“Absence makes the heart grow fonder.”
No doubt, you’ve heard this familiar quote. You may even have said it to encourage others who are separated from those they love. But although research says this tends to be true, people in long-distance relationships may not find it comforting. In fact, many would say that physical distance creates psychological distance.
Whatever the reality, the fact remains that in professional life, a parallel scenario often arises among colleagues on a distributed team. Physical distance can easily lead to psychological distance. And when that happens, performance suffers.
The Psychology of Teams
Teams define the very essence of organizations. Modern companies are built around a pyramidal structure, which itself is the combination of smaller pyramids we usually call “teams.” Ideally, the team’s diversity, harmony, trust, and commitment directly influence the creativity, speed, and quality of its output. And collectively, the dynamics of an organization’s teams define its overall impact.
For decades, managers have been striving to build teams that “dance” well together. And many have succeeded at driving team performance that rivals a Bolshoi Ballet. What’s the magic in this recipe? The key ingredient is the personal connection members forge with one another.
These connections transcend basic operational interactions. Not surprisingly, in healthy work environments, we sometimes hear people refer to their team or culture as a “family.” The metaphor makes sense — especially in intense environments like the military or an innovative startup company.
However, experts say leaders should tread lightly when using the term “family” in the context of organizational culture. After all, no one should feel so obligated to an employer that they can’t develop a meaningful life outside of work.
Today, as we look beyond the pandemic era, we see a business landscape that is increasingly defined by hybrid work models – where co-workers on the same team are working from different locations at different times. So, as a leader, how can you ensure that the connections among your team members will grow deeper, rather than withering away? Here are several suggestions…
3 Ways to Bring Distributed Team Members Closer
1. Drive Ownership
In a distributed team environment, it is a good idea to get everyone involved in decision-making. While this may not always be practical, it is often easy to accomplish.
For example, say you’re planning to recruit a new team member. Rather than making unilateral decisions about the role and the candidates, it’s a good idea to get buy-in from some senior contributors. This will encourage these colleagues to see themselves as participants in a critical decision-making process. It also helps develop a sense of ownership in the hiring process, so they’ll be more invested in ensuring the success of the new employee.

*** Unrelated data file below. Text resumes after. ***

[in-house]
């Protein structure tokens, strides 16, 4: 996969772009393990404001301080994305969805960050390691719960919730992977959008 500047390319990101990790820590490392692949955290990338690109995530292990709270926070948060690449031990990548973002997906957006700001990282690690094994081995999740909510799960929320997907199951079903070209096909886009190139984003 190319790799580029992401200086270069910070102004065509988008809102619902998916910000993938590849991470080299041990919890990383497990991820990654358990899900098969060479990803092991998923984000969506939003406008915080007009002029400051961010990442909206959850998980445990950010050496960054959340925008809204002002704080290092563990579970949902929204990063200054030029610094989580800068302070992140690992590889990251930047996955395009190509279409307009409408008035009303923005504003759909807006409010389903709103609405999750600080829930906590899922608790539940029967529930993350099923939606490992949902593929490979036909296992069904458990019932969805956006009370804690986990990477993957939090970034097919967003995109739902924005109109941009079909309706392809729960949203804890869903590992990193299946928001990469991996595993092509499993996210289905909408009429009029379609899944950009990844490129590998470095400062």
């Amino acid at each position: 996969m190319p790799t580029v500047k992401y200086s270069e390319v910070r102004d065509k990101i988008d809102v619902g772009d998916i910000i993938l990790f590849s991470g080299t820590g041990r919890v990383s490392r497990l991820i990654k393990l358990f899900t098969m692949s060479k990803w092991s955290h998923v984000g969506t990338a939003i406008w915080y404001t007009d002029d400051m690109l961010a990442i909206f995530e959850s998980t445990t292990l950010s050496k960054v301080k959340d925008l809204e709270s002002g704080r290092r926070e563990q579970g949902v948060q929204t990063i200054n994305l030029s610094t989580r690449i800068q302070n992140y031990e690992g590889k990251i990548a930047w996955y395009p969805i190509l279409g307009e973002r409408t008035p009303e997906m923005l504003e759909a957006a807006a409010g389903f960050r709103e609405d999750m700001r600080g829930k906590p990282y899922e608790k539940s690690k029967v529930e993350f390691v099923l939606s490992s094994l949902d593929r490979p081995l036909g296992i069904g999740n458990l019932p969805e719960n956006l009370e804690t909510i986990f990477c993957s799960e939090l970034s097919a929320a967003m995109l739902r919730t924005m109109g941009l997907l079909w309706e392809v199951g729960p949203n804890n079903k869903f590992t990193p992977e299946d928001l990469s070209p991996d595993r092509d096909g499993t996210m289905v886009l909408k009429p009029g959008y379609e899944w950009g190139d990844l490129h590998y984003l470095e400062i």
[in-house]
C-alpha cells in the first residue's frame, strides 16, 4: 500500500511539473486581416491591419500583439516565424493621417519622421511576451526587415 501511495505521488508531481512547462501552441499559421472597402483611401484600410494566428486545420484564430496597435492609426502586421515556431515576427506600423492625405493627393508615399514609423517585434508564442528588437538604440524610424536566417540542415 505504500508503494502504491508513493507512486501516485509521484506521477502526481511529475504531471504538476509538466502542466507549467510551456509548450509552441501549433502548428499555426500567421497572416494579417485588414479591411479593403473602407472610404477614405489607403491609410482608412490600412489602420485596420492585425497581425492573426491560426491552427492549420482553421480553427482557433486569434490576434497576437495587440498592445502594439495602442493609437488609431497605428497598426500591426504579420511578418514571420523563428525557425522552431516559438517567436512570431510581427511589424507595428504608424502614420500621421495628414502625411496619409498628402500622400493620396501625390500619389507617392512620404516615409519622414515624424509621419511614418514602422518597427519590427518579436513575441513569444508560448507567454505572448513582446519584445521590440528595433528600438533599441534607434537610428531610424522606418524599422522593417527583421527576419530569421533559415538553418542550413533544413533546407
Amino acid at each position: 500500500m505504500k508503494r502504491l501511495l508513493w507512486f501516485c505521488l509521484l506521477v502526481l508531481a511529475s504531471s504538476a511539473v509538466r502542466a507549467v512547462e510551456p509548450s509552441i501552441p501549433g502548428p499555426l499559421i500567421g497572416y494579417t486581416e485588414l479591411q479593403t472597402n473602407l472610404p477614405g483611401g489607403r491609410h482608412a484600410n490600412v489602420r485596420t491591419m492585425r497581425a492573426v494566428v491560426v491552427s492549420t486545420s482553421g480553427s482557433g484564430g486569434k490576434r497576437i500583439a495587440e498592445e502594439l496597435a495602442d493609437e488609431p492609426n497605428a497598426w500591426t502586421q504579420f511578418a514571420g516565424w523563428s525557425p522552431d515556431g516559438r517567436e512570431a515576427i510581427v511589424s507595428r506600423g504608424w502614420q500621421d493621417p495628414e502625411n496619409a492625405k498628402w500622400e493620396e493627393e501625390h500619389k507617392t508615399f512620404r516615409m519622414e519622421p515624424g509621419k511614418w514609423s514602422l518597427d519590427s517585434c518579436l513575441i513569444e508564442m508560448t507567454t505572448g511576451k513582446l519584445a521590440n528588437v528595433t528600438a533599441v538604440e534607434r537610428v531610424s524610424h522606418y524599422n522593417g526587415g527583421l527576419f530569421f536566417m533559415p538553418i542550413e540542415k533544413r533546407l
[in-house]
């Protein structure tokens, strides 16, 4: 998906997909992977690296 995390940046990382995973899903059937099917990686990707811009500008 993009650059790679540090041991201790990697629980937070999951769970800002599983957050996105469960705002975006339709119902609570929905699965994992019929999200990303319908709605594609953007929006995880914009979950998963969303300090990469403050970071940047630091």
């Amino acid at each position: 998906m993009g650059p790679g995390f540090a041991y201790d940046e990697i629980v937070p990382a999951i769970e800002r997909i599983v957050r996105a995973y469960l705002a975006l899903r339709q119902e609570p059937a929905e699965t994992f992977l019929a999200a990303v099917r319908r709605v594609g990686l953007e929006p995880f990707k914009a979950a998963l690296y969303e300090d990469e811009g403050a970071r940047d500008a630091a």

2. Encourage Cross-Sharing and Learning
Nothing strengthens work relationships better than shared interests. Therefore, it makes sense to make learning a central focus for your team.
Create a distributed framework for formal and informal knowledge sharing, communication, and performance support. This sends everyone a clear message that operational delivery is not the team’s primary goal. Rather, the growth and success of each member should be everyone’s priority.
As team members step up and share their knowledge or expertise with others, it helps to build mutual respect and appreciation, both of which are hallmarks of great teams.
A word of caution, however. Do not make the mistake of treating learning sessions as isolated, one-off sessions. Instead, for maximum benefits, provide relevant context. Weave instructional content, performance support, and informational resources into the fabric of the team’s operating guidelines. And be sure to index and publish these assets where they can be easily searched, accessed, and updated by all.
3. Organize Periodic Physical Meet-Ups
Most of us have discovered the wonders of video conferencing in recent years. We’ve also developed new social norms, thanks to the likes of Zoom, Microsoft Teams, and others platform providers. But although we often rely on digital technology to close the distance between people, nothing can replace in-person interaction.
Therefore, to drive remote team success, try investing in periodic face-to-face meet-ups. The ideal frequency will vary depending on multiple factors. For example, you’ll want to consider the nature of work and the geographic footprint of your team members. If everyone in your group is located in the same city, meet-ups could be more frequent than for those in different cities, states, countries, or continents.
Regardless, every manager should ensure that each meet-up offers a balanced mix of work endeavors and recreation. This will help everyone feel more connected and energized throughout the session and beyond.
Do You Manage a Distributed Team? What’s Your Next Move?
No plan or approach is bulletproof, mind you. But one thing is certain. If you incorporate these measures into your daily business practices, you will significantly improve the chance that you’ll reduce the distance between distributed team members. After all, it’s likely you’ve heard another popular quote:
“Out of sight, out of mind.”
For any leader seeking success in today’s hyper-competitive business world, this is a key issue you will want to avoid, no matter where your team members are located. So, go ahead. I encourage you to try these ideas to defeat “distance” across your organization. And don’t forget to share your experience!